Neither Werner nor Havertz have had an easy start in England. Havertz is only 21 years old and suffered a fight with Covid earlier in the season, so doubts about him have at least been tempered with sympathy. But Werner’s suitability for the Premier League has been openly questioned, notably by Harry Redknapp in the “Did you bring the Germans?” interview that he gave the day after his nephew was fired.
Werner had specialized in that kind of run from deep inside the left inner channel at RB Leipzig, but Lampard never used it that way, confining him to a more traditional left-wing or center-forward role. Wednesday was clear evidence of what the Germans – not just Havertz and Werner, but also Antonio Rüdiger, whose relationship with Lampard was far from easy – can do with a clear plan.
Perhaps the prior absence of such a plan is simply proof that the signings were made over Lampard’s head, but it’s no wonder that when Werner tried to adjust to a new team in a new league, his confidence disintegrated when He was asked to play in an unknown way.
His return of goals is still disappointing, and the way he seized an opportunity at the end against Atlético when he probably should have squared it perhaps suggests that he still weighs heavily on him, but he’s finally starting to show something that is approaching his best form.
It’s not the only one. A host of players who had seemed surplus to Lampard have suddenly rediscovered their form under Tuchel. It’s not just the three Germans who are suddenly playing with conviction. The move to last three suits Marcos Alonso well, but he is now a regular after being in exile for the last four months of Lampard’s reign.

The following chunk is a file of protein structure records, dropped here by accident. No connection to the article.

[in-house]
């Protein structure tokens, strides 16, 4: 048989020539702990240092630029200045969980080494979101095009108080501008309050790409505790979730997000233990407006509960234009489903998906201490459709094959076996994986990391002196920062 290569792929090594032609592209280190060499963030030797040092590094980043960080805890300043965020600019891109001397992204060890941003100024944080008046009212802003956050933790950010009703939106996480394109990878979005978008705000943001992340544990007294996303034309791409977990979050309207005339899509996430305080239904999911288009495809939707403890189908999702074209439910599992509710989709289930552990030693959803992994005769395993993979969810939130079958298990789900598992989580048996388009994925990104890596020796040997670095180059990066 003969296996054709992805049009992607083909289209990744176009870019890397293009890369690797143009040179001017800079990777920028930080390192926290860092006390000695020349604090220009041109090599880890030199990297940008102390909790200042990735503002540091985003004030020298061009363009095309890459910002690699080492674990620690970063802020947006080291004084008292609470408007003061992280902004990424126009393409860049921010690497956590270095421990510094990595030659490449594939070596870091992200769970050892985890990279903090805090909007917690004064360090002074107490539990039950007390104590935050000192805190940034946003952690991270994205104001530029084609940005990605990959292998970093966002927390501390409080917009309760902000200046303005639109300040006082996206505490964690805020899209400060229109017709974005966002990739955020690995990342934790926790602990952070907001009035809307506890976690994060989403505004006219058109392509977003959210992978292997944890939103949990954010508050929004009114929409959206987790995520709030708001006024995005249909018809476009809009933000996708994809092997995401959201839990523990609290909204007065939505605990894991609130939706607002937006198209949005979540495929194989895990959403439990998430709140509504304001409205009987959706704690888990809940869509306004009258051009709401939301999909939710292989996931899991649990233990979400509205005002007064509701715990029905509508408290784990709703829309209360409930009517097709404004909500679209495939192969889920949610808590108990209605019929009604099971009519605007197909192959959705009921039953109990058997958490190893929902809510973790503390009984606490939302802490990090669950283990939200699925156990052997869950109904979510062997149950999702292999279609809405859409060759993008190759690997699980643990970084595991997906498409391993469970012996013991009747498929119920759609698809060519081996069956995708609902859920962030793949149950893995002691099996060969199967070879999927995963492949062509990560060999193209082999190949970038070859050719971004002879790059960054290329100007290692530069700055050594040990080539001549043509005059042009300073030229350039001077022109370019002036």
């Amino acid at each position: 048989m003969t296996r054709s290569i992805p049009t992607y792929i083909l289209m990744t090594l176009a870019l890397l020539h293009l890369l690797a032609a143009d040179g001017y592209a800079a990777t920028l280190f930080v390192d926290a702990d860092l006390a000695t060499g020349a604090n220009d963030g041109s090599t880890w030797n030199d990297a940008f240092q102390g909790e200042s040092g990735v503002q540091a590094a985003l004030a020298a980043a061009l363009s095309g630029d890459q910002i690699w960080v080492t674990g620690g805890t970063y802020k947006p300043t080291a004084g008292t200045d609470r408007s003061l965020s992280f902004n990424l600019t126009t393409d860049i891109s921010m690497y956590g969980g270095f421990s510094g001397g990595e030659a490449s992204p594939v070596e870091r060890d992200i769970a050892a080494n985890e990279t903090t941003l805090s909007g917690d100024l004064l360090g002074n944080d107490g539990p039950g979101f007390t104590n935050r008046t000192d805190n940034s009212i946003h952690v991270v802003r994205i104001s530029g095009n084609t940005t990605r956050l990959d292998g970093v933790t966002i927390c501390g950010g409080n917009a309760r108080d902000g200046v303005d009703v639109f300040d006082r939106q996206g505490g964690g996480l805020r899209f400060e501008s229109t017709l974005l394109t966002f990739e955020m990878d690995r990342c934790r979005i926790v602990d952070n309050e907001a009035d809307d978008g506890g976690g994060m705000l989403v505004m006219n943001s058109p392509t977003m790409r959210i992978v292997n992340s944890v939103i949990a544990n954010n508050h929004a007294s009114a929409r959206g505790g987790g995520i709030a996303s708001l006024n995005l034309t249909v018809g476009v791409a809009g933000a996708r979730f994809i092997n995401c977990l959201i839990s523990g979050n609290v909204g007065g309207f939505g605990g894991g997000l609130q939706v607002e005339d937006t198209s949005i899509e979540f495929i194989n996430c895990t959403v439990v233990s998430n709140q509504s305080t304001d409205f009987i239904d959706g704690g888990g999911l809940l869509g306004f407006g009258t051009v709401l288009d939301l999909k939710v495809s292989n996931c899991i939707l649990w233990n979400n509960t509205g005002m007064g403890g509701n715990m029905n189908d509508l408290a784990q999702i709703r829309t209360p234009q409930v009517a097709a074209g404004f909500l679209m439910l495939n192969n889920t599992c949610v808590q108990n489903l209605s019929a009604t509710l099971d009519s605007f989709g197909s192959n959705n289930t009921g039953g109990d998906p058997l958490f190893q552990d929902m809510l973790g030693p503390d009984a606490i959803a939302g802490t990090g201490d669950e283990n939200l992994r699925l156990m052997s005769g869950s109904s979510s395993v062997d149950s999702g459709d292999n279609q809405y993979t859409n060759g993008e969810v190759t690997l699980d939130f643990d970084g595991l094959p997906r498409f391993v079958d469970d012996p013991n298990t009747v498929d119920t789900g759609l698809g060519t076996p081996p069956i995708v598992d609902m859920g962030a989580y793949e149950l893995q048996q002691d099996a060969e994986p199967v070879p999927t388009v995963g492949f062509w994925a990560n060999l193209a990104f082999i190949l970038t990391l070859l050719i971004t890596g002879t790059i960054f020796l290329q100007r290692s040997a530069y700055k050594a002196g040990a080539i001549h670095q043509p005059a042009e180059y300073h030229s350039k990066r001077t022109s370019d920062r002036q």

And then there’s Kanté, displaced by Maurizio Sarri’s obsession with Jorginho and, perhaps distracted by a bitter legal battle for his image rights in France, a curiously timid figure under Lampard. But on Wednesday he returned to his best level, his reading of the game and his stamina combined once again to create the illusion that there is more than one of them, or that he has the ability to teleport.
A project that was sinking under Lampard has been revitalized. When Lampard was fired there was an outcry from those who, seduced by memories of him as a player, insisted that he should have given him more time. However, subsequent events suggest that Chelsea would have benefited by replacing him earlier.
Thirteen games without a loss for Tuchel mean his team should finish in the top four. Porto will be an uncomfortable opponent in the Champions League quarter-finals, but Chelsea are clearly on the easier side of the tie. And Sunday is the FA Cup, a break from priorities, but an opportunity to crown a good first half of the season at work with a trophy.
George is Digismak’s reported cum editor with 13 years of experience in Journalism